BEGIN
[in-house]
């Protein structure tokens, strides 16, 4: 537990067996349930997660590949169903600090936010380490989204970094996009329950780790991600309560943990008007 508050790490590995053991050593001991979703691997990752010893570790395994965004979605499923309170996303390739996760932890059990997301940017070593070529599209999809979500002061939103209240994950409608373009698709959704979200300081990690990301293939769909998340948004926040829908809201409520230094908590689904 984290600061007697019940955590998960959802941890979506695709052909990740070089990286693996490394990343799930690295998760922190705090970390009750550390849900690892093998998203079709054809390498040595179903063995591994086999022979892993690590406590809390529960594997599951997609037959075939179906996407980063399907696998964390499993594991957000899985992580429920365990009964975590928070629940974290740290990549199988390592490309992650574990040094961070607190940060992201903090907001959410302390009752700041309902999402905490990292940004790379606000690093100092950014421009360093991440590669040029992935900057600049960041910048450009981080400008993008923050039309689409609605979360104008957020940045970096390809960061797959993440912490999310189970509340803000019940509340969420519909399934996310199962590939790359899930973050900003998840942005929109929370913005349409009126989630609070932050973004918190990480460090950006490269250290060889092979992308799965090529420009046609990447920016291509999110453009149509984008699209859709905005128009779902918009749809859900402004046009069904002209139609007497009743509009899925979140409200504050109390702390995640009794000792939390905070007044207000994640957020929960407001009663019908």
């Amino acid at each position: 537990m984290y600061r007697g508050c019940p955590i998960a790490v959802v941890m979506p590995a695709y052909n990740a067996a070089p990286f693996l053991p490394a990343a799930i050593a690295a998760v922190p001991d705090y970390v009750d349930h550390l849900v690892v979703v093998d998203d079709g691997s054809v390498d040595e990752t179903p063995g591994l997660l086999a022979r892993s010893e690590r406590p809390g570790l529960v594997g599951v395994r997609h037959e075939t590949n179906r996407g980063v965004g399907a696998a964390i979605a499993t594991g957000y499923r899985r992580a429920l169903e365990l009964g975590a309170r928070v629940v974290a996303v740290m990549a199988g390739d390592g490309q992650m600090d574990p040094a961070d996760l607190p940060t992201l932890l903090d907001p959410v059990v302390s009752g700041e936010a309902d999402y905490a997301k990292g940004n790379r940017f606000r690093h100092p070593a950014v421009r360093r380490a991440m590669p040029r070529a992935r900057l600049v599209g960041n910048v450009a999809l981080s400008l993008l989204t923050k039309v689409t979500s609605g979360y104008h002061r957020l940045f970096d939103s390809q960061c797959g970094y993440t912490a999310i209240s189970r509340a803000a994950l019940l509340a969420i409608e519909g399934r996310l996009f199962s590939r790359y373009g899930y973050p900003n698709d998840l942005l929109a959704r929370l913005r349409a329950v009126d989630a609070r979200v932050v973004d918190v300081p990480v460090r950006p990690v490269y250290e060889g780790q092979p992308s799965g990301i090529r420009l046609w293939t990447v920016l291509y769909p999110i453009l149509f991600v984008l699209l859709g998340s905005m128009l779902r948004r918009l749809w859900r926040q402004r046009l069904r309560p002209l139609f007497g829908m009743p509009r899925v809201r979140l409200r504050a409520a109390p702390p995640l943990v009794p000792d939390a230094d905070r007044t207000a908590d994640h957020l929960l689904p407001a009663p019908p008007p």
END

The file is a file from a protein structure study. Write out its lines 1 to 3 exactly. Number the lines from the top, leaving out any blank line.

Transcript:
[in-house]
């Protein structure tokens, strides 16, 4: 537990067996349930997660590949169903600090936010380490989204970094996009329950780790991600309560943990008007 508050790490590995053991050593001991979703691997990752010893570790395994965004979605499923309170996303390739996760932890059990997301940017070593070529599209999809979500002061939103209240994950409608373009698709959704979200300081990690990301293939769909998340948004926040829908809201409520230094908590689904 984290600061007697019940955590998960959802941890979506695709052909990740070089990286693996490394990343799930690295998760922190705090970390009750550390849900690892093998998203079709054809390498040595179903063995591994086999022979892993690590406590809390529960594997599951997609037959075939179906996407980063399907696998964390499993594991957000899985992580429920365990009964975590928070629940974290740290990549199988390592490309992650574990040094961070607190940060992201903090907001959410302390009752700041309902999402905490990292940004790379606000690093100092950014421009360093991440590669040029992935900057600049960041910048450009981080400008993008923050039309689409609605979360104008957020940045970096390809960061797959993440912490999310189970509340803000019940509340969420519909399934996310199962590939790359899930973050900003998840942005929109929370913005349409009126989630609070932050973004918190990480460090950006490269250290060889092979992308799965090529420009046609990447920016291509999110453009149509984008699209859709905005128009779902918009749809859900402004046009069904002209139609007497009743509009899925979140409200504050109390702390995640009794000792939390905070007044207000994640957020929960407001009663019908």
């Amino acid at each position: 537990m984290y600061r007697g508050c019940p955590i998960a790490v959802v941890m979506p590995a695709y052909n990740a067996a070089p990286f693996l053991p490394a990343a799930i050593a690295a998760v922190p001991d705090y970390v009750d349930h550390l849900v690892v979703v093998d998203d079709g691997s054809v390498d040595e990752t179903p063995g591994l997660l086999a022979r892993s010893e690590r406590p809390g570790l529960v594997g599951v395994r997609h037959e075939t590949n179906r996407g980063v965004g399907a696998a964390i979605a499993t594991g957000y499923r899985r992580a429920l169903e365990l009964g975590a309170r928070v629940v974290a996303v740290m990549a199988g390739d390592g490309q992650m600090d574990p040094a961070d996760l607190p940060t992201l932890l903090d907001p959410v059990v302390s009752g700041e936010a309902d999402y905490a997301k990292g940004n790379r940017f606000r690093h100092p070593a950014v421009r360093r380490a991440m590669p040029r070529a992935r900057l600049v599209g960041n910048v450009a999809l981080s400008l993008l989204t923050k039309v689409t979500s609605g979360y104008h002061r957020l940045f970096d939103s390809q960061c797959g970094y993440t912490a999310i209240s189970r509340a803000a994950l019940l509340a969420i409608e519909g399934r996310l996009f199962s590939r790359y373009g899930y973050p900003n698709d998840l942005l929109a959704r929370l913005r349409a329950v009126d989630a609070r979200v932050v973004d918190v300081p990480v460090r950006p990690v490269y250290e060889g780790q092979p992308s799965g990301i090529r420009l046609w293939t990447v920016l291509y769909p999110i453009l149509f991600v984008l699209l859709g998340s905005m128009l779902r948004r918009l749809w859900r926040q402004r046009l069904r309560p002209l139609f007497g829908m009743p509009r899925v809201r979140l409200r504050a409520a109390p702390p995640l943990v009794p000792d939390a230094d905070r007044t207000a908590d994640h957020l929960l689904p407001a009663p019908p008007p």